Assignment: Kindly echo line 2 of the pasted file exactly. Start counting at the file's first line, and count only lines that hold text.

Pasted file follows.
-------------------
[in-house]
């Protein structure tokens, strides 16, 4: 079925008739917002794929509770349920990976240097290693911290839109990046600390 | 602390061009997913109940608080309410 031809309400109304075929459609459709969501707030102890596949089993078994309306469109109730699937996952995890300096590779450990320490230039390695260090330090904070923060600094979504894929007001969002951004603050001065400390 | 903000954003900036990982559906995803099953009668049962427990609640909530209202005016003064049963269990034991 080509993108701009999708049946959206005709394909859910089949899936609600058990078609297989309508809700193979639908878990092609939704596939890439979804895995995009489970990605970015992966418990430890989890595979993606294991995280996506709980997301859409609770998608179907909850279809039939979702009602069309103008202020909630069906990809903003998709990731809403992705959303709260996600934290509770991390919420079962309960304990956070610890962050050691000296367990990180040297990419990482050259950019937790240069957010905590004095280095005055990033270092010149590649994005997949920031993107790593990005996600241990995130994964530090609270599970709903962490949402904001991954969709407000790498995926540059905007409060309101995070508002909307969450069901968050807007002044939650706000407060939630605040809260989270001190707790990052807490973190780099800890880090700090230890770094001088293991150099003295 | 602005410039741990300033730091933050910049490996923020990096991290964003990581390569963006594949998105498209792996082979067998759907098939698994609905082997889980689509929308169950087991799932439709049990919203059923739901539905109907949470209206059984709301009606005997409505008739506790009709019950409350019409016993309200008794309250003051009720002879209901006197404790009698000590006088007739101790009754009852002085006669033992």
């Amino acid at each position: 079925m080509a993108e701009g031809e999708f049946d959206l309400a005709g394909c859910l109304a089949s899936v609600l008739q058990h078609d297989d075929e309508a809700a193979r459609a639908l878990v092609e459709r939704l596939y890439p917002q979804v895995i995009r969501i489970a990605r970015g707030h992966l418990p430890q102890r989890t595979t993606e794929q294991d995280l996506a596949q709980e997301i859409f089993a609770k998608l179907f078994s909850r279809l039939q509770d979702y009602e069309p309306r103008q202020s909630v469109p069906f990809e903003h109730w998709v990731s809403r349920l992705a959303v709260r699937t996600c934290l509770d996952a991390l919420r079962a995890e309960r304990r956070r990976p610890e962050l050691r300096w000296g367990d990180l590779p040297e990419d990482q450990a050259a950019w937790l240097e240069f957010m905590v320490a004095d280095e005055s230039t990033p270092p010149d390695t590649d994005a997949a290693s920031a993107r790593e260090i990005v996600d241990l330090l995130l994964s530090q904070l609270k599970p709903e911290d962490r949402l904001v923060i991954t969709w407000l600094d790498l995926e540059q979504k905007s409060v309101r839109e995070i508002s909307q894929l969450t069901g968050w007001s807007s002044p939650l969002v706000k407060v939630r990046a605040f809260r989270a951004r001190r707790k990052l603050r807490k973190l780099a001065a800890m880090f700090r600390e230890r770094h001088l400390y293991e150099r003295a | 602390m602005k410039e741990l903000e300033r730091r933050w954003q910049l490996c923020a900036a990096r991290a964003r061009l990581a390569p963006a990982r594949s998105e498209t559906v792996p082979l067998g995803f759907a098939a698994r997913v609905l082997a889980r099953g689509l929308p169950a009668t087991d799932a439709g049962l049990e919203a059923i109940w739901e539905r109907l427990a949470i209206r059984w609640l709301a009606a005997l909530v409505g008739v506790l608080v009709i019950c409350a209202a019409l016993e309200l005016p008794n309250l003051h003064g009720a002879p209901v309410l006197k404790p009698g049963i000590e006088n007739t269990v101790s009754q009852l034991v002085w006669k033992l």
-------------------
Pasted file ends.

């Protein structure tokens, strides 16, 4: 079925008739917002794929509770349920990976240097290693911290839109990046600390 | 602390061009997913109940608080309410 031809309400109304075929459609459709969501707030102890596949089993078994309306469109109730699937996952995890300096590779450990320490230039390695260090330090904070923060600094979504894929007001969002951004603050001065400390 | 903000954003900036990982559906995803099953009668049962427990609640909530209202005016003064049963269990034991 080509993108701009999708049946959206005709394909859910089949899936609600058990078609297989309508809700193979639908878990092609939704596939890439979804895995995009489970990605970015992966418990430890989890595979993606294991995280996506709980997301859409609770998608179907909850279809039939979702009602069309103008202020909630069906990809903003998709990731809403992705959303709260996600934290509770991390919420079962309960304990956070610890962050050691000296367990990180040297990419990482050259950019937790240069957010905590004095280095005055990033270092010149590649994005997949920031993107790593990005996600241990995130994964530090609270599970709903962490949402904001991954969709407000790498995926540059905007409060309101995070508002909307969450069901968050807007002044939650706000407060939630605040809260989270001190707790990052807490973190780099800890880090700090230890770094001088293991150099003295 | 602005410039741990300033730091933050910049490996923020990096991290964003990581390569963006594949998105498209792996082979067998759907098939698994609905082997889980689509929308169950087991799932439709049990919203059923739901539905109907949470209206059984709301009606005997409505008739506790009709019950409350019409016993309200008794309250003051009720002879209901006197404790009698000590006088007739101790009754009852002085006669033992």